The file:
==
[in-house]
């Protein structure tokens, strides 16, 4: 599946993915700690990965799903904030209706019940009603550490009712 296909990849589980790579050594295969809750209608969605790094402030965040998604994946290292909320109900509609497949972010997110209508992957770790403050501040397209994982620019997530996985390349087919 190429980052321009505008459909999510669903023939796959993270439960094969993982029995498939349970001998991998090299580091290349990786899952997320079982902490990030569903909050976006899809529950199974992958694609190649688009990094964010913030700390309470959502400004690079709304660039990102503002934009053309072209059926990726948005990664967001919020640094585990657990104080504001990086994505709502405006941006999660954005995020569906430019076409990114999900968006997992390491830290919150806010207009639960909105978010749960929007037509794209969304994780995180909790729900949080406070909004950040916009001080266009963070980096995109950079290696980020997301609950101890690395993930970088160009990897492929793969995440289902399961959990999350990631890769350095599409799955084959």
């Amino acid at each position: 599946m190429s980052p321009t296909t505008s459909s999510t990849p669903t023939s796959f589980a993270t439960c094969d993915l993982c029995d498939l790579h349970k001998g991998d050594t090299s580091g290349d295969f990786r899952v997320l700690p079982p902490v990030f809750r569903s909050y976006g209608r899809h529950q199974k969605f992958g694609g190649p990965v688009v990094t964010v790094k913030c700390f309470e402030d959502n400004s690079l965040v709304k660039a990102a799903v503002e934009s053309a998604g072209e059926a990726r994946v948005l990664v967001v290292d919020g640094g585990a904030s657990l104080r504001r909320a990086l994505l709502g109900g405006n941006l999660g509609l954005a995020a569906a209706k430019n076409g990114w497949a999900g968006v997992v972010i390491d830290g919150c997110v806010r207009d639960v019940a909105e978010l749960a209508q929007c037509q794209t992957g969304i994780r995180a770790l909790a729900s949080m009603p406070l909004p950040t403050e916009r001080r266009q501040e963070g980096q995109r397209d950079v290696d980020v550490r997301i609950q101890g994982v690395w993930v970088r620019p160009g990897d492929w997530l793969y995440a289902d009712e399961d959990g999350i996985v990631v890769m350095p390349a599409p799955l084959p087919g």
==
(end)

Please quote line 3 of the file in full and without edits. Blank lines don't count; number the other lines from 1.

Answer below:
């Amino acid at each position: 599946m190429s980052p321009t296909t505008s459909s999510t990849p669903t023939s796959f589980a993270t439960c094969d993915l993982c029995d498939l790579h349970k001998g991998d050594t090299s580091g290349d295969f990786r899952v997320l700690p079982p902490v990030f809750r569903s909050y976006g209608r899809h529950q199974k969605f992958g694609g190649p990965v688009v990094t964010v790094k913030c700390f309470e402030d959502n400004s690079l965040v709304k660039a990102a799903v503002e934009s053309a998604g072209e059926a990726r994946v948005l990664v967001v290292d919020g640094g585990a904030s657990l104080r504001r909320a990086l994505l709502g109900g405006n941006l999660g509609l954005a995020a569906a209706k430019n076409g990114w497949a999900g968006v997992v972010i390491d830290g919150c997110v806010r207009d639960v019940a909105e978010l749960a209508q929007c037509q794209t992957g969304i994780r995180a770790l909790a729900s949080m009603p406070l909004p950040t403050e916009r001080r266009q501040e963070g980096q995109r397209d950079v290696d980020v550490r997301i609950q101890g994982v690395w993930v970088r620019p160009g990897d492929w997530l793969y995440a289902d009712e399961d959990g999350i996985v990631v890769m350095p390349a599409p799955l084959p087919g």